The title: The Naked King
The author: Sally MacKenzie
Publication: Zebra, 2011
Got it from: The library
The Naked King is the last book in Sally MacKenzie's "Naked" series. I have read exactly one, which is this one. Yes, you are supposed to read them all in order. And yes, as usual, I didn't, because: reasons. I've done this many, many times before and I'll do it again in my next review, too. Because a good book should stand alone, and I decide whether I'm intrigued enough to read the whole series, in order or not.
Stephen Parker-Roth, known as the "King of Hearts" (he claims it's because of his card-playing skills, gossips say otherwise) is drunk one morning when he runs into confirmed spinster Lady Anne Marston and her dog. One thing leads to another and they share a kiss on her doorstep before her dog knocks them into the bushes. As they are seen by a scandalized neighbourhood gossip, they have to act like they're betrothed. Stephen finds the whole situation amusing, while Anne is horrified. She is trying desperately to remain scandal-free so her younger sister can make a proper match during the London season.
As you might guess from the cover, this is definitely meant to be a lighthearted romance, and for the most part it is. Both the hero and heroine come from cah-razy families. In addition to her younger sister and dog, Anne has two young, mischievous stepbrothers, a batty aunt chaperone and an absentminded scholarly father. Stephen has a large, meddlesome family who feature prominently in the rest of the series. I am rather intrigued by the hints about Stephen's older brother, who supposedly was so into botany that his mother worried she would have to dress a woman up like a flower to get his attention.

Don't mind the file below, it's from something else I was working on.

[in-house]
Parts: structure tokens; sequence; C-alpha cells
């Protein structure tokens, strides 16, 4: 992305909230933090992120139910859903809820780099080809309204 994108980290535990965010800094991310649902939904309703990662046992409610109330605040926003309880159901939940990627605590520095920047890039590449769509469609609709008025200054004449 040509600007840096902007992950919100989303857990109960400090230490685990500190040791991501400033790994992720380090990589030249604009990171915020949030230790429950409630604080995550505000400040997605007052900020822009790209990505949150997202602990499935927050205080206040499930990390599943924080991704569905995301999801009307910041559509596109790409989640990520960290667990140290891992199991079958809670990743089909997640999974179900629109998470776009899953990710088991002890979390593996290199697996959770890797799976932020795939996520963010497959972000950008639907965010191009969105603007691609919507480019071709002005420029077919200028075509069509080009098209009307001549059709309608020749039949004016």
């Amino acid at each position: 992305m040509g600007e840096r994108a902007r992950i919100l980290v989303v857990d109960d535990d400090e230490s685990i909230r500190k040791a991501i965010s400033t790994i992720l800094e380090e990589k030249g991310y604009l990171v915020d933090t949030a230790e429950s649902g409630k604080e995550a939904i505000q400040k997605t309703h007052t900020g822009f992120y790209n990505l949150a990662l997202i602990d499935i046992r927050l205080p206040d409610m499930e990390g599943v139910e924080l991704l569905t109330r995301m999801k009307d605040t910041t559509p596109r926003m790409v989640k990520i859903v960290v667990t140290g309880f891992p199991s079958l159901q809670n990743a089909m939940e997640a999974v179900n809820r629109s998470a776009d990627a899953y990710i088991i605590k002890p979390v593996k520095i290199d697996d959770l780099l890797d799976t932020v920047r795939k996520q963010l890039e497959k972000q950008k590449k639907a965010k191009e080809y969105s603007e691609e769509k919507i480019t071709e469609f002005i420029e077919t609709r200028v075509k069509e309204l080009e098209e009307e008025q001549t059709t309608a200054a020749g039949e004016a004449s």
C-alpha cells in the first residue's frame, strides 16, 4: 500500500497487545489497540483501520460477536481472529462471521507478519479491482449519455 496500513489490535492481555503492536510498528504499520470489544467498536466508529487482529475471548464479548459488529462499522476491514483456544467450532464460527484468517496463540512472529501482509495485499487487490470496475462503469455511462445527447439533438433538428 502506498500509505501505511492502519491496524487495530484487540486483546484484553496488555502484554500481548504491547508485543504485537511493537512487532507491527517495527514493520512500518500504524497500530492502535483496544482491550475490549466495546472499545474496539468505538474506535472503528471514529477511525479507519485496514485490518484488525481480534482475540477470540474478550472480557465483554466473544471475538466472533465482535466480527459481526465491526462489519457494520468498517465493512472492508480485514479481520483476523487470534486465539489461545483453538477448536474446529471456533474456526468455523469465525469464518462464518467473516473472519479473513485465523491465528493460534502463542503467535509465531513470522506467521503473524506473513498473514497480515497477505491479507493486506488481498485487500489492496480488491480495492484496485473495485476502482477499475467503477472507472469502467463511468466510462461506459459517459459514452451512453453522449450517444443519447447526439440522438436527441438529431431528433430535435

But all is not entirely frivolous in this book. In fact, a rather dark thread runs throughout the story: Anne was raped at a party ten years earlier and she is still traumatized by it. Her violation caused her to retreat from society and she has lived with the secret shame, blaming herself and living in fear of her secret being discovered. What I really liked about this book was the hurt/comfort aspect (I am a sucker for hurt/comfort stories), where Stephen helps her heal. There is one memorable scene where he makes her buy a more flattering wardrobe, and her reluctant shedding of her old clothes mirrors the shedding of her emotional armour. I really enjoyed Anne's journey to reclaim the joyful side of her romantic and sexual life.
However, Anne's rapist turns up as the villain in this book, and at times he felt too over-the-top in his cartoon villainy. He didn't need to literally smell bad for me to get that he was disgusting, and his sexual extortion stretched the bounds of credulity. But it didn't ruin the story for me. This was a solidly enjoyable Regency, and I would definitely read this author again.